An Arduino proximity sensor is a handy, inexpensive gadget that detects the presence of an object within its sensing range. This could be anything from a human to a pet or even something as small as a bug! It’s really easy to make one yourself.
Have you ever wanted to know how Arduino proximity sensors work?
It uses IR (infrared) waves to detect nearby objects within its sensing distance. This article will go over everything about Arduino proximity sensors. Let’s start!
(Arduino Uno Breadboard)
What is an Arduino Proximity Sensor?
An Arduino proximity sensor is a device that senses the presence of an object in its vicinity. It consists of an infrared proximity sensor connected to an Arduino Uno circuit and a breadboard.
It works by pulsing an LED on and off at a constant rate (frequency). By this, it measures the time taken by reflected light pulses from surrounding objects returning to it after hitting them.
（Proximity sensors icon）
Hardware Components Needed for Arduino Proximity Sensor
( Electronic components)
The hardware components needed for Arduino proximity sensor setup are:
- A breadboard
- An LED (you can use an RGB led instead of the white one)
- Two resistors, each having a value within the range of 200 – 1000 ohms. (However, when using LEDs other than white ones, you need to have different values for each. This helps to get better results)
- An Arduino Pro Mini board or similar.
- An infrared proximity sensor module (e.g., HC SR04 Ultrasonic sensor Module -distance). This is a critical component in the setup.
- Jumper Wires
NB: Make sure you have a USB cable to connect your Arduino Uno board with the computer for code uploading purposes!
(Electronic assembling tools)
Infrared Proximity Sensor Pinout: Easy Connection Explained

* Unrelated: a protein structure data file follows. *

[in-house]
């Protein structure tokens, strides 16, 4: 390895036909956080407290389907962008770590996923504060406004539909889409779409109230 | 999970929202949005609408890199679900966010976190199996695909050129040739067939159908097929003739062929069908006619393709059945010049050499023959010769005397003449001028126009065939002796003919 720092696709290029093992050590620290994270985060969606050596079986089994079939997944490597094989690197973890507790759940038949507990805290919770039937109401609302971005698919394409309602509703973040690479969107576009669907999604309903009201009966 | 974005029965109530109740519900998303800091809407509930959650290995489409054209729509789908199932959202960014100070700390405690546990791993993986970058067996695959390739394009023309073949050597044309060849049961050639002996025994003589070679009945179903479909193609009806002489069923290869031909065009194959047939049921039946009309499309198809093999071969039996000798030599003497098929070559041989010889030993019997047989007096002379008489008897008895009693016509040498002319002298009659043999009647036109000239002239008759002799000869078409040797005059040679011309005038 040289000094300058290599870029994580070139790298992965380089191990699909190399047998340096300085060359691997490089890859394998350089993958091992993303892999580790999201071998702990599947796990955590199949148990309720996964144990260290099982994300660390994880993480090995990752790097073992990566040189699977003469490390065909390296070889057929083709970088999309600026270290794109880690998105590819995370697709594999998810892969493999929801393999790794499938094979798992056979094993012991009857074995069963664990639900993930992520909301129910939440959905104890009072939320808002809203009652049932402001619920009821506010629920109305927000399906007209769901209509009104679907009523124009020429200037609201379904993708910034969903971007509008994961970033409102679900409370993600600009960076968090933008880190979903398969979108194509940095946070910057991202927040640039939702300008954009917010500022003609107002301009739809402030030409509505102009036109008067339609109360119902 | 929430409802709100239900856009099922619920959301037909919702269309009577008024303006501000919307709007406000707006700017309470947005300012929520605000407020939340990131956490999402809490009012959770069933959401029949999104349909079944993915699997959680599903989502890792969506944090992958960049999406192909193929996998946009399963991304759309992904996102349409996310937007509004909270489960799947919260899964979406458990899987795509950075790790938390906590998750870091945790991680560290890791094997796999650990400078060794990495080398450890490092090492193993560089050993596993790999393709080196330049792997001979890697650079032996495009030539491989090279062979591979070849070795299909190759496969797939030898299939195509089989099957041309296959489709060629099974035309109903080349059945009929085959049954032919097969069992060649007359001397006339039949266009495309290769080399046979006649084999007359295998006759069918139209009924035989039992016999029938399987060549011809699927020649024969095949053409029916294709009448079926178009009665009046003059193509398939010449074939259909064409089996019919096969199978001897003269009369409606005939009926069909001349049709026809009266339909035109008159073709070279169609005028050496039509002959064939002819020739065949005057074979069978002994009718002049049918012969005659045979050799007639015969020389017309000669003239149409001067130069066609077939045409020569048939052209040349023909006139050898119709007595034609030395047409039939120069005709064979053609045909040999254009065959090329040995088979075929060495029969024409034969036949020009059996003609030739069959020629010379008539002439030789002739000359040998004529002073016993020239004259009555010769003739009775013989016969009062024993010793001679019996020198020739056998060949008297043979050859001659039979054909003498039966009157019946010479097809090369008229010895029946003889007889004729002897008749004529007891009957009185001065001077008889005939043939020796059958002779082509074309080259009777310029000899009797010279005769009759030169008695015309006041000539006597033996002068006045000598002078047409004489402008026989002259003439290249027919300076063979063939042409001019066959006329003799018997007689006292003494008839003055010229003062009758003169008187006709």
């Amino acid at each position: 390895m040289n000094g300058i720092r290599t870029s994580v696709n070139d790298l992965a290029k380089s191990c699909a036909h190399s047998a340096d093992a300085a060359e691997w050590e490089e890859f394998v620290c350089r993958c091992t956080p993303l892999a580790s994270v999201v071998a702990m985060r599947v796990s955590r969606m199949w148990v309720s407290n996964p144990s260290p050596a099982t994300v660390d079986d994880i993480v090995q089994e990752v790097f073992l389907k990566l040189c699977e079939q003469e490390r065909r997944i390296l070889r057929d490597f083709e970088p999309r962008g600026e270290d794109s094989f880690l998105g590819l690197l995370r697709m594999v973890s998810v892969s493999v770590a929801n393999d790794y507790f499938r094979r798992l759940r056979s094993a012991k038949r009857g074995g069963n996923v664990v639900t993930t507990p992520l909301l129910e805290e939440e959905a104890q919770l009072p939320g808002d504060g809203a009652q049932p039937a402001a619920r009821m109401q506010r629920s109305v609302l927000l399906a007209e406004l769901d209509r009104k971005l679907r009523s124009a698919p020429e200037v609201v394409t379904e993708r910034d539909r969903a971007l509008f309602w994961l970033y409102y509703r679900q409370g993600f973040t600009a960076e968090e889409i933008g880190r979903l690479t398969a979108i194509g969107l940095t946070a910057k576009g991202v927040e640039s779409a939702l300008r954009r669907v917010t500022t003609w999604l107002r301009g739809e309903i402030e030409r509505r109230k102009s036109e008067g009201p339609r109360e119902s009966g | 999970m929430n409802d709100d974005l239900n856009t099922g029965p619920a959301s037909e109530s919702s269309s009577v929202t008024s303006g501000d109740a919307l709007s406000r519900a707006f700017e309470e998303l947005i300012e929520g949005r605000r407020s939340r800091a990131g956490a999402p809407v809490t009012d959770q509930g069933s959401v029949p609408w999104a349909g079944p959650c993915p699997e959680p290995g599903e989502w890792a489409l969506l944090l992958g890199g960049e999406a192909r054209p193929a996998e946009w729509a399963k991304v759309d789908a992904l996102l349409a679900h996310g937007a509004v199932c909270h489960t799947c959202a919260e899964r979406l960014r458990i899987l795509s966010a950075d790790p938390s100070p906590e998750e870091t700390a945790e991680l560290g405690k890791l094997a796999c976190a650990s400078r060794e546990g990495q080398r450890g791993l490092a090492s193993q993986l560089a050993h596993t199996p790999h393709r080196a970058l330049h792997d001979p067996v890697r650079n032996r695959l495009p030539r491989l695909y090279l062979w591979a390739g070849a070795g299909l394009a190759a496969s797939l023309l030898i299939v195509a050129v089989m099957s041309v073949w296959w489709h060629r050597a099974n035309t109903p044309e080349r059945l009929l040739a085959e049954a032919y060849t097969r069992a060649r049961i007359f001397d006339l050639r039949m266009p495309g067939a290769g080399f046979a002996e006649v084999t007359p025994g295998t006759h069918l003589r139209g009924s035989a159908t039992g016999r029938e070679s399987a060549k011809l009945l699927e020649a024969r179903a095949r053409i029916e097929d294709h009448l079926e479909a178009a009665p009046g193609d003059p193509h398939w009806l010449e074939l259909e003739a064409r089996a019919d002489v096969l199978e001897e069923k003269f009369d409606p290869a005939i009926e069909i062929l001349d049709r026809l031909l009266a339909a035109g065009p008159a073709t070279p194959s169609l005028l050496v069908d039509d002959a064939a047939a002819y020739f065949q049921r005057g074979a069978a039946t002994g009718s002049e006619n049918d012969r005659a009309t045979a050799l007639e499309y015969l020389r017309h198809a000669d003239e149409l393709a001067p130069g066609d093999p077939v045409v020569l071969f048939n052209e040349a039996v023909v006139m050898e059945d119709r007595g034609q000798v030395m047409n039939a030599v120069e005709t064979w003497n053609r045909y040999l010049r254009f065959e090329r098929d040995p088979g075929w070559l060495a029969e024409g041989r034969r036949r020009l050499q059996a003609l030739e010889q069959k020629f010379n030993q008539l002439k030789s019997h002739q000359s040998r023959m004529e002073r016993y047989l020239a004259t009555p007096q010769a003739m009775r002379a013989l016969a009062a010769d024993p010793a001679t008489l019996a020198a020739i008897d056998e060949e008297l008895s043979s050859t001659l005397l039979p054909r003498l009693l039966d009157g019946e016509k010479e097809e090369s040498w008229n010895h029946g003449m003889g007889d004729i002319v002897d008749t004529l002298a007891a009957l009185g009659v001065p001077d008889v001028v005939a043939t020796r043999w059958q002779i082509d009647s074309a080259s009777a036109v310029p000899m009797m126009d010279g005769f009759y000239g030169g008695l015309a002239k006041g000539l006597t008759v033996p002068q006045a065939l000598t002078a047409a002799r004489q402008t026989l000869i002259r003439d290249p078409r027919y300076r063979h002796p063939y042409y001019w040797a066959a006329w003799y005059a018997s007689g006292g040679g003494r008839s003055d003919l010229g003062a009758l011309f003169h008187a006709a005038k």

( IR proximity sensor)
In brief, to easily understand the 3-pin connector of the IR sensor, they will come packed with connecting wires. The wire connectors are; black wire (output), blue wire (GND), and finally, the brown wire is VCC.
Steps to Making an Arduino Proximity Sensor
( A technician repairing a computer)
When setting up an Arduino Proximity Sensor, it is essential to understand these Arduino board pins.
This is the power supply pin to the Arduino Pro Mini board. Therefore, it needs a voltage range of +5volts. To function properly, you should use a battery pack with at least 11V output. The Arduino’s VCC pin or 5v connects with the brown wire from the IR sensor.
Ground pins get connected with electrical circuits that need to have low resistance paths from one point to another. In this case, it’s meant for mounting all ground circuit connections on your board and the Arduino proximity sensor module. The Arduino’s GND pin connects with the blue wire from the IR sensor.
The output (echo pin) on the HC-SR04 Distance Sensor Module is responsible for triggering the ultrasonic emission. So, this output pin goes high when a pulse starts transmitting, otherwise, it remains low. Arduino’s proximity sensor’s AO pin connection to the IR sensor is by the black wire.
( Image of miniature figures working on a circuit board)
Step by step connection and working explanation
The following are the steps to make your own Arduino proximity sensor:
- First, you need to upload a complete code on your breadboard. This ensures that all hardware components are working according to their respective declarations.